The intentional harvest of waved albatrosses Phoebastria irrorata by small-scale offshore fishermen from Salaverry port, Peru

Joanna Alfaro-Shigueto, Jeffrey C. Mangel, Katherine Valenzuela, Milena Arias-Schreiber

Research output: Contribution to journalArticlepeer-review

8 Scopus citations

Abstract

The waved albatross Phoebastria irrorata is classified by the IUCN as "critically endangered" because of its geographically restricted breeding range and evidence of a substantial decline in adult survival during the 1990s and early 2000s. This decline has been proposed to be a consequence of incidental mortality in the Peruvian small-scale fisheries but also of direct hunting for human consumption by fishermen. This paper uses a trans-disciplinary approach to describe and analyse the intentional capture of waved albatrosses in northern Peru by offshore small-scale fishermen. During 2008, 36 interviews were conducted in the port of Salaverry to understand the extent and reasons for the intentional capture. Sixty-nine precent of the interviewees mentioned occasionally harvesting albatrosses. Considering two to three vessels capture albatrosses regularly in Salaverry, we estimate a total annual mortality between 16 and 24 individuals since 2006. Reasons for capturing albatrosses included insufficient food supplies onboard during long fishing trips, collection of rings from ringed birds, the development of a taste for the bird's meat and even boredom. Interviews with fishermen showed a lack of awareness of the conservation status of albatrosses. We recommend strengthening the role of existing local governmental and non-governmental organizations involved with monitoring and surveillance, education and conservation.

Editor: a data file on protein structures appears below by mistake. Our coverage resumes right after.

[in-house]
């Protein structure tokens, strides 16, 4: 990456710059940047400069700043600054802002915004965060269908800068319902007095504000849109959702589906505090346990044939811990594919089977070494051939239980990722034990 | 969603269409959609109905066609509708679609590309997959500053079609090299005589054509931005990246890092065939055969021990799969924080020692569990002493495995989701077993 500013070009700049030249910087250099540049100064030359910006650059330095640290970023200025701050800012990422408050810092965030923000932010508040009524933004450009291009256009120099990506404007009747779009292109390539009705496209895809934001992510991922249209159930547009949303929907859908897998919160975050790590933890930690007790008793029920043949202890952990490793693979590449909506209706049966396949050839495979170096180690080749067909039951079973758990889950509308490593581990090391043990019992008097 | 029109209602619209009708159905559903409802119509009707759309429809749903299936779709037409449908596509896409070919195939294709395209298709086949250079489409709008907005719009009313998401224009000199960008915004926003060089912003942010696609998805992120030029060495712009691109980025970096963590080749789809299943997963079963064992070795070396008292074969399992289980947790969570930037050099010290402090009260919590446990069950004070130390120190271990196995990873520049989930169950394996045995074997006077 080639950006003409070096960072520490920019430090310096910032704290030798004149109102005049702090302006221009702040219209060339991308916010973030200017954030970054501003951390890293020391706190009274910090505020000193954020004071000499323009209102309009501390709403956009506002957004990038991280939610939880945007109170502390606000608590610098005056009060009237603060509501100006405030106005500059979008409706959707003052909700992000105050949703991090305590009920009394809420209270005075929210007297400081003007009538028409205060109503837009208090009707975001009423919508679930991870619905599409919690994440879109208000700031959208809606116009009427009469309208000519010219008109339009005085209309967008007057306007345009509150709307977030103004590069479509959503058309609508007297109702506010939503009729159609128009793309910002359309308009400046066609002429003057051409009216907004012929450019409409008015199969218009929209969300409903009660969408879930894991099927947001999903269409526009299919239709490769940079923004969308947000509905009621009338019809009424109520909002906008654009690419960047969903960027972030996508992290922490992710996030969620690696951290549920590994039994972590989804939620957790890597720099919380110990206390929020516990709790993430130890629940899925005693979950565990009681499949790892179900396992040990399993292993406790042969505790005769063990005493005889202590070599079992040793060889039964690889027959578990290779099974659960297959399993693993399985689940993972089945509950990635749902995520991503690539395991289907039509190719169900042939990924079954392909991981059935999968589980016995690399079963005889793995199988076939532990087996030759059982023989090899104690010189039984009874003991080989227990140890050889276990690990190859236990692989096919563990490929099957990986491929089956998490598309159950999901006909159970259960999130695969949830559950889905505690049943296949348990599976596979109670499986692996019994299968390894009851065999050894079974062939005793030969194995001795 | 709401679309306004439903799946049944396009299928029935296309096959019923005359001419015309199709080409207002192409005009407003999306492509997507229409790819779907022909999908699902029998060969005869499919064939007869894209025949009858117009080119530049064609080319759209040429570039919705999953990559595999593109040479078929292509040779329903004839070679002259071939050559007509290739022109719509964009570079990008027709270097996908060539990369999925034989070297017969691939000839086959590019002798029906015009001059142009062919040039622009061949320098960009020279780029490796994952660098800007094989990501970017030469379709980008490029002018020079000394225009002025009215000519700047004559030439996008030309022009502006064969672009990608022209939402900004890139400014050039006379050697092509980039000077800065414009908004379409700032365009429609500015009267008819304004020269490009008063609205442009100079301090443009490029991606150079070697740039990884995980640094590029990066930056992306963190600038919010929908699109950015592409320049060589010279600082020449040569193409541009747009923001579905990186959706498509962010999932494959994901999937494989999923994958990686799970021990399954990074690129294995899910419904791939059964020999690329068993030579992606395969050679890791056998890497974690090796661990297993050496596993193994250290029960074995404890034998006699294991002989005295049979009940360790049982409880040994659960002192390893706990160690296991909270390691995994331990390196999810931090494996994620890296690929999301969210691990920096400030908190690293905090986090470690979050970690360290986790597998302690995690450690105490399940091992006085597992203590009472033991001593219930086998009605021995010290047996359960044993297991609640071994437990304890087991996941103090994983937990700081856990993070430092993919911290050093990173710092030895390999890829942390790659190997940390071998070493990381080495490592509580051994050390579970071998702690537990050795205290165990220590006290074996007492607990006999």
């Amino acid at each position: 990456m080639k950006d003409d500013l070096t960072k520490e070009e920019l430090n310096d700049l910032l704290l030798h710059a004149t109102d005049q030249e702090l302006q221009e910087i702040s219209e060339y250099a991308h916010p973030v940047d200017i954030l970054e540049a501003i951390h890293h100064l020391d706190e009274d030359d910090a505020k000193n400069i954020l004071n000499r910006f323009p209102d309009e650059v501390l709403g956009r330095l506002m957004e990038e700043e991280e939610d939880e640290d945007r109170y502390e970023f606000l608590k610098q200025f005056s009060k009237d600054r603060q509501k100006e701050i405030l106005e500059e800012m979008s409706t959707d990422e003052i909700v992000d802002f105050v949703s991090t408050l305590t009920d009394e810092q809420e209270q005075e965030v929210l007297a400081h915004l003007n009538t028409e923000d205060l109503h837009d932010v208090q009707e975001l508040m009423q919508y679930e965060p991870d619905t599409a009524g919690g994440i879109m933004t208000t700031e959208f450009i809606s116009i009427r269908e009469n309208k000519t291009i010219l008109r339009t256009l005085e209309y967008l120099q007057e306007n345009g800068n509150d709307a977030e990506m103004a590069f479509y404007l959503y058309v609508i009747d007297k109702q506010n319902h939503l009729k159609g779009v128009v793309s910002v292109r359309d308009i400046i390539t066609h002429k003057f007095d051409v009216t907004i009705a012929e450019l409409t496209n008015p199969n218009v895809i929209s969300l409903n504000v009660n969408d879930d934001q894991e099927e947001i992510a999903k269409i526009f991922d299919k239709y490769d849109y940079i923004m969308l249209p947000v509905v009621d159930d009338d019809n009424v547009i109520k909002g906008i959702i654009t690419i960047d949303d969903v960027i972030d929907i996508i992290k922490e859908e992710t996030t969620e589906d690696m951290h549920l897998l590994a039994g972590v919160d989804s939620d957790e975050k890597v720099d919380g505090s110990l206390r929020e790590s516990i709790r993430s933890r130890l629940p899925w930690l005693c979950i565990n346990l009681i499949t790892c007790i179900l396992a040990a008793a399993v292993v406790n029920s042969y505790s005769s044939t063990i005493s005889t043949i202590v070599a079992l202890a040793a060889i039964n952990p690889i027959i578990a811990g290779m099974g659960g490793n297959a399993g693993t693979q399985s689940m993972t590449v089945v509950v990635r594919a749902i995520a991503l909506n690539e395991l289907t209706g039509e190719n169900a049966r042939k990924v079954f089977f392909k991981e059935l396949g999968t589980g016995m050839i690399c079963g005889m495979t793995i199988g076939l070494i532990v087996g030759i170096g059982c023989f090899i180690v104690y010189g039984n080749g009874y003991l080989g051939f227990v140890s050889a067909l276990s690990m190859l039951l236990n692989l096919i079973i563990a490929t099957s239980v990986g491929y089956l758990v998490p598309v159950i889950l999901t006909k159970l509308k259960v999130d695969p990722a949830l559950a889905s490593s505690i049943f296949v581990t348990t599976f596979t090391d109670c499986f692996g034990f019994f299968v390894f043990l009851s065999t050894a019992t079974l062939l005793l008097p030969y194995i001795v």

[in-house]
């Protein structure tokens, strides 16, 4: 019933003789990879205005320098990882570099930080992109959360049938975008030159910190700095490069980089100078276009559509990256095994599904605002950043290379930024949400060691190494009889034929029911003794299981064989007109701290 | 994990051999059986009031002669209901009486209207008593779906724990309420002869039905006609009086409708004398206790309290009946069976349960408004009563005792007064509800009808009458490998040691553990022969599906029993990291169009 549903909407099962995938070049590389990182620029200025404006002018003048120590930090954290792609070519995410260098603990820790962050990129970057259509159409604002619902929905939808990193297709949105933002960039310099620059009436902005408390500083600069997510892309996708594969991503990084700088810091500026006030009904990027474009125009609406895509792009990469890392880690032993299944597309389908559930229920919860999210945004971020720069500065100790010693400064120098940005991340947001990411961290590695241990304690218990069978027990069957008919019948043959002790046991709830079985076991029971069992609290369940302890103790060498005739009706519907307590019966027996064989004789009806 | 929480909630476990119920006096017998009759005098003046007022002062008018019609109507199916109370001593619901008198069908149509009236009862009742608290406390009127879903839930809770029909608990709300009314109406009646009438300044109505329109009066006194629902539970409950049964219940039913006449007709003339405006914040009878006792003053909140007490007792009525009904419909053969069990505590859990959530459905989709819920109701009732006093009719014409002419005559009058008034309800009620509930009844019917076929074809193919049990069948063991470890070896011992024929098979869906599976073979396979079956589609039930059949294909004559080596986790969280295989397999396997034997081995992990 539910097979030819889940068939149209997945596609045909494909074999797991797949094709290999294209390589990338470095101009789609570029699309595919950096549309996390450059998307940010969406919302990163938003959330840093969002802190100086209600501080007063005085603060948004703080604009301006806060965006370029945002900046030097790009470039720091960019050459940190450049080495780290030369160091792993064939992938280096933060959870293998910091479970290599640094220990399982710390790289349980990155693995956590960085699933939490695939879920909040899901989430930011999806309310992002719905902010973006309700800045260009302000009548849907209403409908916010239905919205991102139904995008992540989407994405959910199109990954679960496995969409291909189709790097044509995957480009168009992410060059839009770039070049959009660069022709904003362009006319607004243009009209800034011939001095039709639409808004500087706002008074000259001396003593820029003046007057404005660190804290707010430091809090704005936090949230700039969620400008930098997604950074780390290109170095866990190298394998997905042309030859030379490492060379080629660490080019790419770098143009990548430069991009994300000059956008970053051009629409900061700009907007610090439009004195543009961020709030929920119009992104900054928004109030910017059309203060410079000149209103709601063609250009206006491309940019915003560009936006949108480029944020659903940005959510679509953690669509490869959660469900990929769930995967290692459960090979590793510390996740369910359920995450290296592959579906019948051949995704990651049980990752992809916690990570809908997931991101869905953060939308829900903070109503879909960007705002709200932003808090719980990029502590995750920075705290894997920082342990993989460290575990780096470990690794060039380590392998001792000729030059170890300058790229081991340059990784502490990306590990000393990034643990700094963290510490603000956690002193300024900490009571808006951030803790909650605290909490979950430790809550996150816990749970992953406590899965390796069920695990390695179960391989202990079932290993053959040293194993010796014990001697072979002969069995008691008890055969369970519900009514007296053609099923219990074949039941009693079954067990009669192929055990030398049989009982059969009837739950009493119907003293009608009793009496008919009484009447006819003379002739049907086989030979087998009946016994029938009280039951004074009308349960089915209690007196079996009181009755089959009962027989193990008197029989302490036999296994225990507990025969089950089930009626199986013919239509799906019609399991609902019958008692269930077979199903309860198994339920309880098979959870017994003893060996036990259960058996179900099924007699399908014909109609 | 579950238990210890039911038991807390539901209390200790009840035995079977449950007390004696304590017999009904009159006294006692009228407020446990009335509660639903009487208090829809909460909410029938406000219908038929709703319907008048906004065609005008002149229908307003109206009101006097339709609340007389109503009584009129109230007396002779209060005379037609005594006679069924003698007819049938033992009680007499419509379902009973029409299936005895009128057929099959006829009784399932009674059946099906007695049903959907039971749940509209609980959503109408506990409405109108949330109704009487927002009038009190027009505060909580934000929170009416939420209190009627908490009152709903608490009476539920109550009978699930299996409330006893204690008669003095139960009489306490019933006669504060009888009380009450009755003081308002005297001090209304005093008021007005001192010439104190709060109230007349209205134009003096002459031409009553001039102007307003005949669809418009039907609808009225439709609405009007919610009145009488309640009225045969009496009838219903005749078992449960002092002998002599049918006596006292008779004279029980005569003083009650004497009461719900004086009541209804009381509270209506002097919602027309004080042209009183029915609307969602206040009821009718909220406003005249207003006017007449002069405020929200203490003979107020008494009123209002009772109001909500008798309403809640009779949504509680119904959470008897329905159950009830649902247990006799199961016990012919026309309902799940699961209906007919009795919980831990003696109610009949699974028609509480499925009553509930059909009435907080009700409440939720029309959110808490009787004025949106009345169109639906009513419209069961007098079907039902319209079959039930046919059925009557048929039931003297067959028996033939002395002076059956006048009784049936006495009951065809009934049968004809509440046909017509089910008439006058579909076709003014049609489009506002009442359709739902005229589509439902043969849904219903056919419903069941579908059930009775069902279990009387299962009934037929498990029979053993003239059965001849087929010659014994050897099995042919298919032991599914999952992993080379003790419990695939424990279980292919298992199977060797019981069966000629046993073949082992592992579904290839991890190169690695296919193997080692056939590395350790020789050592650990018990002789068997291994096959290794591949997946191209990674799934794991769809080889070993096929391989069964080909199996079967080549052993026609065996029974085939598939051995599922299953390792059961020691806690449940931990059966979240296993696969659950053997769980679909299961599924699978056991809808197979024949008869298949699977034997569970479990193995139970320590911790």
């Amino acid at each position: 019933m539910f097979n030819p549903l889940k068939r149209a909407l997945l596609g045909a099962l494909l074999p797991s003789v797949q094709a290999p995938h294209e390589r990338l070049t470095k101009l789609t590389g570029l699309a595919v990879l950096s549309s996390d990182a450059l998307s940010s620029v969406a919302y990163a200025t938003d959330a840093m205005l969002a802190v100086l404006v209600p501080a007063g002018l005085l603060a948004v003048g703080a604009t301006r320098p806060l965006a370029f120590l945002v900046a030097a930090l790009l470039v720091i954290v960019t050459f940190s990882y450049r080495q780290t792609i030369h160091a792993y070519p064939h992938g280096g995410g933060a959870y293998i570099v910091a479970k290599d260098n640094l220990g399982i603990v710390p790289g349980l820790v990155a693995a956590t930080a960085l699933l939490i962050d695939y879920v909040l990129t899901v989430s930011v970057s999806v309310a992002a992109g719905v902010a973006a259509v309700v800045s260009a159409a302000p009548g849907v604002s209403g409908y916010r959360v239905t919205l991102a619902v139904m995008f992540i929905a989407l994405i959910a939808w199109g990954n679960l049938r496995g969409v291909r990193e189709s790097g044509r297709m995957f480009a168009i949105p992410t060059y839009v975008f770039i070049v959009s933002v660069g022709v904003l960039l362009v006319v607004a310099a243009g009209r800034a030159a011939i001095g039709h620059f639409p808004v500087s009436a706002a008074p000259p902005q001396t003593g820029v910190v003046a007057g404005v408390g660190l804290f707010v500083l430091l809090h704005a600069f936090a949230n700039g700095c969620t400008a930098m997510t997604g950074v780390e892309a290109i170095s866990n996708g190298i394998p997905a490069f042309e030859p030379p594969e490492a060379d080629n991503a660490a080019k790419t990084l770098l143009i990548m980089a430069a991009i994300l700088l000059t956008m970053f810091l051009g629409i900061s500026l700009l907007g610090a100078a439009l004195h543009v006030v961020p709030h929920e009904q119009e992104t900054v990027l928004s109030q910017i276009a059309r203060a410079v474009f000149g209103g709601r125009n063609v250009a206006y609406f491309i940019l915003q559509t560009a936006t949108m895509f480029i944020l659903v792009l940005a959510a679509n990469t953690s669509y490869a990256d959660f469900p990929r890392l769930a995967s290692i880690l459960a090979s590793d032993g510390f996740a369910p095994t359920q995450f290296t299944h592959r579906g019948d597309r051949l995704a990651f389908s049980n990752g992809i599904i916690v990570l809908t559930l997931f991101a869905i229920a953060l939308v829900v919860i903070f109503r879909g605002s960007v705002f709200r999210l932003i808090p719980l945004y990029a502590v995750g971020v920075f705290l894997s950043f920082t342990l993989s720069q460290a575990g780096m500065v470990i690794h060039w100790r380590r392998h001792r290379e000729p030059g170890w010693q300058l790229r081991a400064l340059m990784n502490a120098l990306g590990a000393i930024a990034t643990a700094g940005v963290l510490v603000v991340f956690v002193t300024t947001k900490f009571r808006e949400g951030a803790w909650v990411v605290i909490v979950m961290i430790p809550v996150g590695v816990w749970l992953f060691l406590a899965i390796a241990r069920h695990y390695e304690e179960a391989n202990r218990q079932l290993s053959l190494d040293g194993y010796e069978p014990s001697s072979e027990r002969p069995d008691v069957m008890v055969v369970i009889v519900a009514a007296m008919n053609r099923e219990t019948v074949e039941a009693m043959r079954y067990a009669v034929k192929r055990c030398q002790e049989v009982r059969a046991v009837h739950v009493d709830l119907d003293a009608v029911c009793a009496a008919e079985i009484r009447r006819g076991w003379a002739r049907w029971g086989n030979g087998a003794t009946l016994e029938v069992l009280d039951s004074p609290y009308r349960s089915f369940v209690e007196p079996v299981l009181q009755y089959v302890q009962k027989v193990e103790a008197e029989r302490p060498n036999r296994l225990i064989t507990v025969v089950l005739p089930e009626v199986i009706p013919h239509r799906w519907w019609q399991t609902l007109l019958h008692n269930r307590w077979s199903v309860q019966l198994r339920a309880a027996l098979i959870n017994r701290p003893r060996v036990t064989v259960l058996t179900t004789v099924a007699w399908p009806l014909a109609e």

Original languageEnglish
Pages (from-to)70-77
Number of pages8
JournalPan-American Journal of Aquatic Sciences
Volume11
Issue number1
StatePublished - Apr 2016

Keywords

  • Bush meat
  • Consumption
  • Fisheries
  • Intentional harvest
  • Interactions
  • Seabirds
  • Wildlife conservation

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